Moore’s Law dictates that advances in technology double every two years. It’s the driving force behind nearly every exponential technology in play today – from gene editing to machine learning.
Yet, as global security advisor and futurist Marc Goodman puts it, “Along with Moore’s law, comes Moore’s outlaws.” In other words, exponential technology doesn’t belong to the good guys alone. Hackers, cyber crooks and state-sponsored bad actors have just as much to gain from deploying exponential technologies to advance and scale their own criminal innovation.
Presenting to a room of credit union thought leaders at the CO-OP / TMG Leadership Summit, Goodman shared how cyber criminals are using technology and innovative business models to enhance and grow their global hacking businesses.
Banking on the power of voyeurism, one inventive blackmailer found a new way to put crowdfunding technology to work. The individual claimed to have a videotape of a Canadian politician using drugs. Rather than turn it over to the authorities, the individual worked alongside gossip blog Gawker to raise $200,000 from the public for the video’s release.
Taking the innovative concept of the flash mob to new lows, a fraud ring with criminal subcontractors in 26 countries pulled off a $45 million flash rob at ATMs around the globe. So-called “cashing crews” were mobilized by hackers who removed withdrawal limits on compromised prepaid debit card accounts. This global team of crooks managed to perform 36,000 fraudulent transactions in under 10 hours.
Flash fraud incidents designed to get in and get out before financial institutions know what has hit them are the criminal element’s answer to fraud innovation. As credit unions and other card issuers enhance their fraud detection and prevention efforts with machine learning and artificial intelligence, criminals are expected to continue their attempts at super-speedy global heists.
CO-OP’s Industry Fraud Specialist John Buzzard is quick to point out flash fraud attacks are not always performed on a global scale. “They come in all sizes and are often vexing to the card issuer that wishes to contain them,” he said. “We often see criminals aggregate stolen card data through the dark web. They then sell that data to an end user who performs a flash fraud attack against a particular BIN over the course of hours or days.”
Buzzard stressed a combination of fraud strategy rules and machine learning technology will nibble away at the overall effectiveness of flash fraud. “These techniques control fraud from two powerful perspectives.”
[Callout] To learn more about how machine learning and other technologies can enhance credit union member security, download “A New Frontier: Machine Learning, Artificial Intelligence and Big Data.”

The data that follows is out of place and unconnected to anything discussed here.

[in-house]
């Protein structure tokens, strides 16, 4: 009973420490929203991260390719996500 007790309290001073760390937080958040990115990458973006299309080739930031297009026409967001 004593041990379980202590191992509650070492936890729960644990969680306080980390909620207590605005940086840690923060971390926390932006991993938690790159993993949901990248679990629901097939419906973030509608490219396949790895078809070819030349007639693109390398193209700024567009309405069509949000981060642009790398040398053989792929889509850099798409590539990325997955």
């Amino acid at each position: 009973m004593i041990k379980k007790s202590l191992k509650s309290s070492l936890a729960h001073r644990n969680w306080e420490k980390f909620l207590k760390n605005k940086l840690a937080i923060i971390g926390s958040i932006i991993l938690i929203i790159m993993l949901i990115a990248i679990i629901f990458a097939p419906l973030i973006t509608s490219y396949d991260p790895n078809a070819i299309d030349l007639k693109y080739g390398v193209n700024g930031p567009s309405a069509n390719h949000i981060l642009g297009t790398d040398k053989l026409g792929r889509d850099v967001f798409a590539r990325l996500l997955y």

Legitimate software developers are not the only ones to have identified lucrative markets for their software as a service (SaaS) business models. Their criminal counterparts have found an untapped ecosystem of novice hackers and other lawless individuals looking for an easier way to get their jobs done. They have the vision, but lack the resources, to fully scale their offenses. Enter CaaS – or crime as a service.
“Crime has become automated,” said Goodman, who explained the rise in crimeware is satisfying demand from a market drawn to the idea of a criminal franchise in a box. “For $2,500, crimeware kits will launch attacks for you. Some even come with dashboards to report on which are working best.”
Goodman closed his talk by sharing several tips for consumers looking to protect themselves from innovative criminals. Among them…
- Use a password manager from a reputable provider, such as Dashlane. Doing so helps consumers avoid the tendency to use the same password for multiple sites, a habit will known to and exploited by today’s hackers and their customers.
- Enable two-factor authentication. For guidance on how to do so, check out turnon2fa.com. Goodman encouraged credit unions to make two-factor authentication available for their members.
- Back up everything. If a ransomware attack comes, this will remove or at least lessen the temptation to pay the ransom demanded by the attackers.
- Create two accounts on your devices, one for you and one for an administrator. Research shows removing admin rights from everyday users slows, or even stops, many malware infections.
CO-OP’s ongoing effort to provide peak protection for credit unions and their members includes significant investment in fraud and cybersecurity prevention tools. The combination of technology, such as machine learning, artificial intelligence and biometrics, and the skill of our human fraud analysts, ensures a seamless and secure experience for credit unions and their members.